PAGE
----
Also like the original game, GALAGA -- Destination: Earth features challenge waves in which you blast streams of enemies for points while not having to worry about your own safety. And, of course, you can let a Galaga capture your ship, then shoot your ship's captor, letting the captured ship fall to you, enabling you to double your firepower. Similar to Gaplus, the sequel to classic Galaga, this game also lets you collect beam power-ups that enable you to capture enemies, place them by your side and use their weapons.
Sandstorm is powered by Unreal Engine 4 and will be a major visual and technological upgrade to Insurgency. Although the game is being developed for console, it will stay true to its PC roots by ensuring our dedicated audience has a seamless transition to the new game. Sandstorm retains what makes Insurgency unique and challenging, bringing this experience to a new console audience.
The gameplay in Galaga '88 is built on the same premise as that of the original Galaga game, but is in many ways more complex and more difficult. The game is divided into a series of 29 Stages distributed through eight Worlds. The starship Galaga accelerates between Stages and Worlds and even to higher dimensions (go to the section on Dimensional Travel below to find out more).
With the exception of the third and eighth, each World culminates in a Challenging Stage. There are six such stages to engage in any full game, and each begins with the on-screen announcement "That's Galactic Dancin'!" and has its own YM2151-generated song to which the enemy formations dance. In any given Challenging Stage, both the design of the enemies and their dancing formations shall vary according to the player's current Dimension. As in Galaga, the objective is to destroy all forty enemies before they fly away off the screen. However, refraining completely from touching any controls for the duration of a Challenging Stage awards a "secret bonus" ranging in value from 10000 to 25000 points, and equal to the "special bonus" which would have been awarded for destroying all forty enemy aliens instead.
Galaga '88 introduces a variety of new enemies and behaviors. Most of these special enemies are worth varying amounts of bonus points when destroyed. Some enemies can combine into larger enemies which take multiple hits to destroy, while others arrive in eggs, explode in a shower of fireworks, grow with multiple hits, or sport armor which makes them invincible while in formation. Certain enemies drop small formations of tiny creatures that wiggle their way down the screen, and still others can act as escorts to incoming groups of enemies and then quickly dive at the player before leaving the game. Most stages also include various obstacles which appear once the enemy formation has been assembled. These can be destroyed with either one or several shots, and the first one on each stage will leave a "Warp Capsule".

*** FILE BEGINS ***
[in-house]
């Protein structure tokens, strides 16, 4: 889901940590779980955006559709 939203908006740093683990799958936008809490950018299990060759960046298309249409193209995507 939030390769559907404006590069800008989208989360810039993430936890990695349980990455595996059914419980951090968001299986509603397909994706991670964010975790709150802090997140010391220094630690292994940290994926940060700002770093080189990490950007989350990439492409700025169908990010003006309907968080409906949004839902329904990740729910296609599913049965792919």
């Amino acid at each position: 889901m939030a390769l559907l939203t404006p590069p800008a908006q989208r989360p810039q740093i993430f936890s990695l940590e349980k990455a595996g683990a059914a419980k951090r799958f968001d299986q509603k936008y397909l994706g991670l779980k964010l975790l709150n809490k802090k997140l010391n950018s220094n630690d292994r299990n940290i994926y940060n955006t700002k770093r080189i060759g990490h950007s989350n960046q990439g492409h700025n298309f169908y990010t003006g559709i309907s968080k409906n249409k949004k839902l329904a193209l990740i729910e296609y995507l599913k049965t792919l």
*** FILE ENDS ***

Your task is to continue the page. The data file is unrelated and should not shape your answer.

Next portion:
At the start of the game, the player can select how many Galaga starships to start with (one or two), affecting their number of remaining lives. The game ends after the final boss is defeated (or when the player's last ship is destroyed or captured) - in the latter case, the player can continue the game for an additional credit. The Game Over screen shows the player's hit-miss ratio and a visual representation of their progress. If the player reaches Stage 27, the game also shows a picture of the final boss (damaged if defeated, but silhouetted if not). If the arcade operator has set the "continue" option to "on", the player also cannot continue if he is defeated on Stages 27-29.
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Space Invaders Evolution
Original release date(s):
JP September 22, 2005
EU November 3, 2006
AUS October 27, 2006
Release years by system:
2005 – PlayStation Portable
The game is known in Japan as Space Invaders: Galaxy Beat.
It features the original arcade version of the game, a "match-up" mode (similar to Midway's cocktail-only arcade game Space Invaders II, but with a different gameplay) and a new remake with new graphics, sounds and gameplay.
It features 3D graphics and new modes of play including multiplayer.
Elements of rhythm-action gameplay are incorporated.
Gaplus is a fixed shooter arcade game that was released by Namco in 1984. It was the only other game to run on Namco Phozon hardware, and in the US, a modification kit was later released to change the name to Galaga 3, possibly to increase recognition among fans of the games even though there was no "Galaga 2".
Since Gaplus is a sequel to Galaga, it has similar gameplay. The player controls a spaceship, that can now move vertically (limited to halfway up the screen, much like Atari's Centipede) as well as horizontally, and shoots at swarms of incoming insect-like aliens which fly in formation above it and swoop down to attack it in akamikaze-like dive. In this sequel, the level starts over if the player gets killed before all the enemies have come in. When all enemies are killed, the player moves on to the next level. By obtaining certain powerups, it is possible to shoot sixty bullets per screen, the most any Galaxian-related game has.